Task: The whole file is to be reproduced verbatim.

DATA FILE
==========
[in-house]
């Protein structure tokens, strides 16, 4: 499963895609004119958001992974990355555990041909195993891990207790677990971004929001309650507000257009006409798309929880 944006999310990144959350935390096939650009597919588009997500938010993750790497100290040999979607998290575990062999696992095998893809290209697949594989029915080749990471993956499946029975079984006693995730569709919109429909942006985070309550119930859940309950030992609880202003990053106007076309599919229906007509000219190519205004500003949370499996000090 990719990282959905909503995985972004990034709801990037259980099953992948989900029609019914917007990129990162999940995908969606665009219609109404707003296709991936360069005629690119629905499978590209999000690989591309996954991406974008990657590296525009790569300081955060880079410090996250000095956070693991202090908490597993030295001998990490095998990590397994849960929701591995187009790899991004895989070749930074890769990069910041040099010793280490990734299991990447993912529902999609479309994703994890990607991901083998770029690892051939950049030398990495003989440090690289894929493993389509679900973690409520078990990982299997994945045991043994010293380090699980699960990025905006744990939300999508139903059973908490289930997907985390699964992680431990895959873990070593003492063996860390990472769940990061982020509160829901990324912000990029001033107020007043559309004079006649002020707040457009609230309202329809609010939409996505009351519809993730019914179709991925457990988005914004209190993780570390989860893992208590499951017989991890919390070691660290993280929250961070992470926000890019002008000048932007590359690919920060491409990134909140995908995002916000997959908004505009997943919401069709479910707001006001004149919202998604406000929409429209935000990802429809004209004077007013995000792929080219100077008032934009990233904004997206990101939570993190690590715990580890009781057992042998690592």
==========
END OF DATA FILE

[in-house]
């Protein structure tokens, strides 16, 4: 499963895609004119958001992974990355555990041909195993891990207790677990971004929001309650507000257009006409798309929880 944006999310990144959350935390096939650009597919588009997500938010993750790497100290040999979607998290575990062999696992095998893809290209697949594989029915080749990471993956499946029975079984006693995730569709919109429909942006985070309550119930859940309950030992609880202003990053106007076309599919229906007509000219190519205004500003949370499996000090 990719990282959905909503995985972004990034709801990037259980099953992948989900029609019914917007990129990162999940995908969606665009219609109404707003296709991936360069005629690119629905499978590209999000690989591309996954991406974008990657590296525009790569300081955060880079410090996250000095956070693991202090908490597993030295001998990490095998990590397994849960929701591995187009790899991004895989070749930074890769990069910041040099010793280490990734299991990447993912529902999609479309994703994890990607991901083998770029690892051939950049030398990495003989440090690289894929493993389509679900973690409520078990990982299997994945045991043994010293380090699980699960990025905006744990939300999508139903059973908490289930997907985390699964992680431990895959873990070593003492063996860390990472769940990061982020509160829901990324912000990029001033107020007043559309004079006649002020707040457009609230309202329809609010939409996505009351519809993730019914179709991925457990988005914004209190993780570390989860893992208590499951017989991890919390070691660290993280929250961070992470926000890019002008000048932007590359690919920060491409990134909140995908995002916000997959908004505009997943919401069709479910707001006001004149919202998604406000929409429209935000990802429809004209004077007013995000792929080219100077008032934009990233904004997206990101939570993190690590715990580890009781057992042998690592």